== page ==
You may notice that I have been away from this blog for quite some time. I’m at work on a piece that I hope will see the light of day somewhere in the next month or so, and it includes a brief explanation of my prolonged absence from the world of print. In the meantime I’m also restructuring this site, removing some material that’s no longer really relevant, archiving a lot more, and in general tidying up for what I hope will be a period of renewed activity. This is a work in progress, though, so don’t be surprised as the blog changes form over the next little while until I get it right, or at least more right.
One thing that will not change is this remark from my first-ever post:
I welcome comments and will do my best to respond promptly. Whatever subject I might be working on, my approach is always “conversational”— writing, for me, is about the exchange of ideas. But like anyone who engages with controversial issues, I’m familiar with the respondent whose motivation has more to do with venting his/her weirdly neurotic anger than with intellectual exchange. Comments in that vein will not receive a response. Life’s just too short to tilt at windbags.
More to come!
July 5, 2017
I’m still working on the piece mentioned above, which has meandered into a corner from which escape may be difficult to arrange. Time will tell where that is concerned, but I did want to post something I wrote on Slate today in response to Isaac Chotiner’s interview with Edward Luce, the author of a recently published book on The Retreat of Western Liberalism. Luce is a highly intelligent and perceptive writer, and I have great respect for his work. I’m reading Retreat now and learning a lot from it, but I believe it gets some important things wrong, or at least not quite right. Specifically, I think it overstates the extent to which Trumpism is a response to the same anxieties behind Brexit and other follies of the European right. Trump undoubtedly exploits these things, but he does so in the service of a racially coded program that goes back in GOP circles to the mid-1960s— long before “globalization” became an international epithet.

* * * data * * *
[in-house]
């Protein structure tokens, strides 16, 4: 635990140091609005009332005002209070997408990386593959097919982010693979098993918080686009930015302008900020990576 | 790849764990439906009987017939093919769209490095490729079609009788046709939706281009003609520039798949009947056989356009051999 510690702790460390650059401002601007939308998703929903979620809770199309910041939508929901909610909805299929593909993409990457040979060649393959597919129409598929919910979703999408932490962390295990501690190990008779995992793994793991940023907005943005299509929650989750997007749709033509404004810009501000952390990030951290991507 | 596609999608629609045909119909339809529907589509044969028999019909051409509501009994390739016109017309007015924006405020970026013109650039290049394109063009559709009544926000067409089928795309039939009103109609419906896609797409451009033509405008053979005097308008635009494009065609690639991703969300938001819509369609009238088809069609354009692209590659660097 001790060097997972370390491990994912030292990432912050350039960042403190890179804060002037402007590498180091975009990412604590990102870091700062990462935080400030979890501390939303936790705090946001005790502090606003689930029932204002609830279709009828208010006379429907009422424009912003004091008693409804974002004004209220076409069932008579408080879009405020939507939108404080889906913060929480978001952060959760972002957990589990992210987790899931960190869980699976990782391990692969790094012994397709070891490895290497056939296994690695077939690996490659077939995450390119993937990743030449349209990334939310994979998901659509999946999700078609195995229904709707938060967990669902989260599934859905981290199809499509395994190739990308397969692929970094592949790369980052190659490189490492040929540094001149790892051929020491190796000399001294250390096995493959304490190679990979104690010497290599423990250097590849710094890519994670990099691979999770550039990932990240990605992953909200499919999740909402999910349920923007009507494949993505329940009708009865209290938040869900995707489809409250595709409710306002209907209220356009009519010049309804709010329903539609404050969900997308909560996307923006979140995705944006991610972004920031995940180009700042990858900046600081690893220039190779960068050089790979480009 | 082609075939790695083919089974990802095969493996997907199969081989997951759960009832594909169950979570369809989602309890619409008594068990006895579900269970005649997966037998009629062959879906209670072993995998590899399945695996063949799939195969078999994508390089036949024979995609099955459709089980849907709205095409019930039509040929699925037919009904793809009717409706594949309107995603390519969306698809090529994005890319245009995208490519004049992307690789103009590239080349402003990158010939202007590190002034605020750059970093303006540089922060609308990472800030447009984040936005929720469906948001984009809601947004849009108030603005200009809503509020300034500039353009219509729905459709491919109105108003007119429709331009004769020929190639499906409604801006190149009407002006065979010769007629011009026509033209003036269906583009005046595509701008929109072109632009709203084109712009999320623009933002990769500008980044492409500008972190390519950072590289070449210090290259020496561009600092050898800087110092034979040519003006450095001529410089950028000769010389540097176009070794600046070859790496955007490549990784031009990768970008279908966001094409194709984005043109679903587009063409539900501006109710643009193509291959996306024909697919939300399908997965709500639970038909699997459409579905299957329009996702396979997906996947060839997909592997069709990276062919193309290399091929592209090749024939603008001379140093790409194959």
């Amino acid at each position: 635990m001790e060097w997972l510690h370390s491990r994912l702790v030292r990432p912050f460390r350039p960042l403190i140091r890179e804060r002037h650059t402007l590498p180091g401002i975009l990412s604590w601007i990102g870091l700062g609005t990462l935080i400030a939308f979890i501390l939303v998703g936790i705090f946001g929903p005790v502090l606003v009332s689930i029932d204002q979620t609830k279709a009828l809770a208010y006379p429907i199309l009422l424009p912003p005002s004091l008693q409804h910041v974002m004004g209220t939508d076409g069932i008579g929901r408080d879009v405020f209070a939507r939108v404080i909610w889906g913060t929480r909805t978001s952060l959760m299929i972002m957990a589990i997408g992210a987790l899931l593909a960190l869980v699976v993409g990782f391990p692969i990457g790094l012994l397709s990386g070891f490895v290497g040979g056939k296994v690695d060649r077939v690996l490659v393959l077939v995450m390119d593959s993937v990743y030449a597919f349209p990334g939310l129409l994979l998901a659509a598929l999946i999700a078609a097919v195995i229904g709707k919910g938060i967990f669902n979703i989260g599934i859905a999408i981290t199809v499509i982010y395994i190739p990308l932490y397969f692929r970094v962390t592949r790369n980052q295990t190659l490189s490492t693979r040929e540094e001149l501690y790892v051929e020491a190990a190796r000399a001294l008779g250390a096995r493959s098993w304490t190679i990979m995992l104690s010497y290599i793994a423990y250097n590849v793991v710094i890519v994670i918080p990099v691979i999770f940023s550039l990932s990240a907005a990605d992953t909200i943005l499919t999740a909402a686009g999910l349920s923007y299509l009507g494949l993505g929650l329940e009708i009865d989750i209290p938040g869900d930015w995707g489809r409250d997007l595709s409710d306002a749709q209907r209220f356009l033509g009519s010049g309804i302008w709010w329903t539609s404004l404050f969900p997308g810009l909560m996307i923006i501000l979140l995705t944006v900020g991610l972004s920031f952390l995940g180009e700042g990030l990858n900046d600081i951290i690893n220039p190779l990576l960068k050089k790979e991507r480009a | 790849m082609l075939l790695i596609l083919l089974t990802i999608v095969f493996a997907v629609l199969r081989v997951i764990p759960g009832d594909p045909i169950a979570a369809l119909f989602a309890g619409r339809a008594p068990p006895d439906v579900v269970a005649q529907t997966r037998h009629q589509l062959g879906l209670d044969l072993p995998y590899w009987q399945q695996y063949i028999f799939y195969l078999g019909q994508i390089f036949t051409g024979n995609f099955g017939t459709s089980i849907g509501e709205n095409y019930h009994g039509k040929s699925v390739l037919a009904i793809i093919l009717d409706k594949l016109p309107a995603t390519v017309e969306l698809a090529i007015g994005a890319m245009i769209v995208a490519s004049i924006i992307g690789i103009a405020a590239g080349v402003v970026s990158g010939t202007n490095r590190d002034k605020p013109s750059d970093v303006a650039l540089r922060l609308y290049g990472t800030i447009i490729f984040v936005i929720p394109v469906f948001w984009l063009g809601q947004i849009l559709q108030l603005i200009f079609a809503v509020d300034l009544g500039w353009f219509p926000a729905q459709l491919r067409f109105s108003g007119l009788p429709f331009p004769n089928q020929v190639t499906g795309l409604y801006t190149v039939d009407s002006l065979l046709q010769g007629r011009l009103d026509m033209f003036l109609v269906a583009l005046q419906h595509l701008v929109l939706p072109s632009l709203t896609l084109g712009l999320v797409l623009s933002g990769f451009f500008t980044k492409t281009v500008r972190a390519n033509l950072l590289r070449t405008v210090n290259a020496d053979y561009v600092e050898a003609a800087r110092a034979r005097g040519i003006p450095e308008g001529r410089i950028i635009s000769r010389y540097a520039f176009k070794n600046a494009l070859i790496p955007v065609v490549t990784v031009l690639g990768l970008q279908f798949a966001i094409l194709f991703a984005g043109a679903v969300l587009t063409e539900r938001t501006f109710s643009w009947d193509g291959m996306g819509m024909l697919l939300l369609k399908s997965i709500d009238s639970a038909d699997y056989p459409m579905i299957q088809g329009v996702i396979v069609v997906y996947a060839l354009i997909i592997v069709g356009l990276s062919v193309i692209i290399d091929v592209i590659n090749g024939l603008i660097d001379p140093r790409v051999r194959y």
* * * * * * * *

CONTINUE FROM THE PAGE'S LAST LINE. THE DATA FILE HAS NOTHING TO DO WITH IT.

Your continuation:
In any case, you can read the Chotiner interview here:
And then peruse my comment here:
I’m reading Luce’s book now and enjoying it, but I wonder if his analysis puts the emphasis in exactly the right place.
In Germany, as in Europe generally, there is a (more or less) reliable electoral consensus that a significant percentage of national wealth should be reinvested in programs that benefit middle- and working-class citizens. We no longer have such a consensus here, and that is almost entirely because of the evolution of the Republican Party since 1964.